John Edwards (English politician)

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Lewis John Edwards, OBE (27 May 1904 – 23 November 1959) was a British university lecturer, trade union leader and Labour Party politician.

Lewis John Edwards (later known solely as "John Edwards") was born in Aylesbury, the son of a railwayman, and educated at the Aylesbury Grammar School. After working for a bank, he studied for the priesthood at the College of the Resurrection, Mirfield, but decided his vocation lay outside the church. He then completed a degree in Economics at Leeds University.

He became a staff tutor at the University of Leeds and lectured in economics for the Workers Educational Association. He was elected to Leeds City Council, and after working in a university appointment in Birmingham, he became secretary for adult education at Liverpool University.

While at Liverpool, he was elected general secretary of the Post Office Engineering Union. He was elected as Member of Parliament for Blackburn in the United Kingdom general election of 1945. He became Parliamentary Private Secretary to Stafford Cripps at the Board of Trade, and then in 1947 he was made Parliamentary Secretary to the Ministry of Health. He carried through Parliament the National Assistance Act 1948, which abolished the remaining parts of the Poor Law, an achievement of which he was particularly proud.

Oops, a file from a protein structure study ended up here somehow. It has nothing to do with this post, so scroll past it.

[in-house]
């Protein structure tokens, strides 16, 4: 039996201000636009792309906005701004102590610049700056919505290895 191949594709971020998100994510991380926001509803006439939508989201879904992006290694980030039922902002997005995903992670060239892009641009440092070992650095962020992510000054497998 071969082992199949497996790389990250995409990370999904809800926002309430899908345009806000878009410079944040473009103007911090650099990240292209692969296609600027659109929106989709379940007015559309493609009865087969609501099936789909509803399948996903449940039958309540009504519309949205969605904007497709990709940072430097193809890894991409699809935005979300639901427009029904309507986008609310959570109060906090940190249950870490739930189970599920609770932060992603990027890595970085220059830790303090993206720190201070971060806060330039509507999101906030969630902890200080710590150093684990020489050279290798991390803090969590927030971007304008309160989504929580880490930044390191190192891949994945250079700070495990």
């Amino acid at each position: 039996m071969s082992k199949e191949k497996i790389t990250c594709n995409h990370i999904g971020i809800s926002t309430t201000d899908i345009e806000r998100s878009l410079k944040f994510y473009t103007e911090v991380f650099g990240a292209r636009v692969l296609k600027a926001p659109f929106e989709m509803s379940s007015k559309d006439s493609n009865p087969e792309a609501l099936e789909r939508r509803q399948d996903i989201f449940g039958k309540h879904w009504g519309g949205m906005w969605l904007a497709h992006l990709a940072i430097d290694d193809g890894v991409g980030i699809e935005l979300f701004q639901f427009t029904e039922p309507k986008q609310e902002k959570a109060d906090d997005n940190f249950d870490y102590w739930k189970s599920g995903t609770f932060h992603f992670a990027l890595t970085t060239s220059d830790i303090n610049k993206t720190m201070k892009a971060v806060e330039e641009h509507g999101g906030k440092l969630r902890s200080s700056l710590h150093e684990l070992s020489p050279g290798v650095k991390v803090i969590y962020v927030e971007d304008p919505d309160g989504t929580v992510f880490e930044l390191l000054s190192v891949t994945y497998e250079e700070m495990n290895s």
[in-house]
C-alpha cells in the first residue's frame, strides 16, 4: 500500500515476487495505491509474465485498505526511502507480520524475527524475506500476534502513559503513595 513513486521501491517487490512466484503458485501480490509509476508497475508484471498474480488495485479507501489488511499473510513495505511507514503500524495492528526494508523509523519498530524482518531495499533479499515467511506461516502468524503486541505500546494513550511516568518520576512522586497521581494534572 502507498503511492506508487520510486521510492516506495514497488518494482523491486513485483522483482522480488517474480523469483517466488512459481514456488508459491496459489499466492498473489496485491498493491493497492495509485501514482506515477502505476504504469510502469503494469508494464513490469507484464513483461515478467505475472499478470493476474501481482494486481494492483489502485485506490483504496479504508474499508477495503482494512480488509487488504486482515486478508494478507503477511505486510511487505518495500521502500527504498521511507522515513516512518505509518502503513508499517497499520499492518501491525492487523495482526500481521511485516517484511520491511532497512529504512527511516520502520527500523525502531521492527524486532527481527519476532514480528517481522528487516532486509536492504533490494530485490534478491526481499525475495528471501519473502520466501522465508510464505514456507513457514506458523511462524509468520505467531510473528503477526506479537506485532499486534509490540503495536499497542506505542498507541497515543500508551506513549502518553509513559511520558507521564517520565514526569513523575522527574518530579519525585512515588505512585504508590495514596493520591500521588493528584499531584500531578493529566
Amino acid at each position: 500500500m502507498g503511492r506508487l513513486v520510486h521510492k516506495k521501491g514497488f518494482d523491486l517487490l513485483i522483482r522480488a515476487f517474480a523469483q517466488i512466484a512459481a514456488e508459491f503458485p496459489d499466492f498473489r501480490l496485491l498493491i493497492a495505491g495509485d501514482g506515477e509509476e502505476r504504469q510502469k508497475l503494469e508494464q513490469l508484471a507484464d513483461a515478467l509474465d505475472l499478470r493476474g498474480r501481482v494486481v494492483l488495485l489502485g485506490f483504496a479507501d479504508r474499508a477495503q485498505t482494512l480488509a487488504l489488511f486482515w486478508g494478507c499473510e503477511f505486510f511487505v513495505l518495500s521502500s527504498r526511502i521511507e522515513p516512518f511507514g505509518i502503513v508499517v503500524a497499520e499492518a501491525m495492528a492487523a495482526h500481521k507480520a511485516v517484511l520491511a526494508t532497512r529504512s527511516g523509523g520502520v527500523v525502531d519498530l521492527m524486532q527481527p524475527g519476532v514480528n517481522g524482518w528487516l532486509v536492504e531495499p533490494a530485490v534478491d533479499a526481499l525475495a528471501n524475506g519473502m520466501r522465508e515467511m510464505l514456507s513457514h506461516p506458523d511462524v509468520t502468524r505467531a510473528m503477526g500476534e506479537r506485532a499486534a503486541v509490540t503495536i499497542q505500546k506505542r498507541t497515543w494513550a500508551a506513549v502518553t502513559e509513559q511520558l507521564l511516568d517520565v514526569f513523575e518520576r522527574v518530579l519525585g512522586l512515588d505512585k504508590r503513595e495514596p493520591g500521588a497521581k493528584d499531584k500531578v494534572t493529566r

In 1949 he returned to the Board of Trade as second in command to the President, Harold Wilson. In the election of 1950 he lost his Blackburn seat, but shortly after was elected in a by-election to the Yorkshire seat of Brighouse and Spenborough. In the reshuffle caused by the resignation of Sir Stafford Cripps as Chancellor of the Exchequer, he was appointed Economic Secretary to the Treasury, and held the post until the government lost the election of 1951.

In opposition he became Chairman of the Public Accounts Committee, and a member of the British parliamentary delegation to the Council of Europe from 1955, where he was elected in 1957 as vice-president and in April 1959 as President of the Consultative Assembly.

Personal life[edit]

He married Dorothy May Watson in 1931 and had two daughters, one of whom married the Labour MP John Roper.

Death[edit]

In November 1959, in Strasbourg on Council of Europe business, he died suddenly of heart disease, aged 55. Then Labour leader, Hugh Gaitskell, was quoted as saying that "his notable administrative gifts would have ensured him an important post in any future Labour government".

References[edit]

External links[edit]

Parliament of the United Kingdom
Preceded by
Sir George Sampson Elliston
and Sir Walter Dorling Smiles
Member of Parliament for Blackburn
19451950
With: Barbara Castle
Constituency abolished
(split into east and west divisions)
Preceded by
Frederick Arthur Cobb
Member of Parliament for Brighouse and Spenborough
19501959
Succeeded by
Michael Shaw
Political offices
Preceded by
?
General Secretary of the Post Office Engineering Union
1938–1947
Succeeded by
D. J. W. Coward
Preceded by
Fernand Dehousse
President of the Parliamentary Assembly of the Council of Europe
1959
Succeeded by
Per Federspiel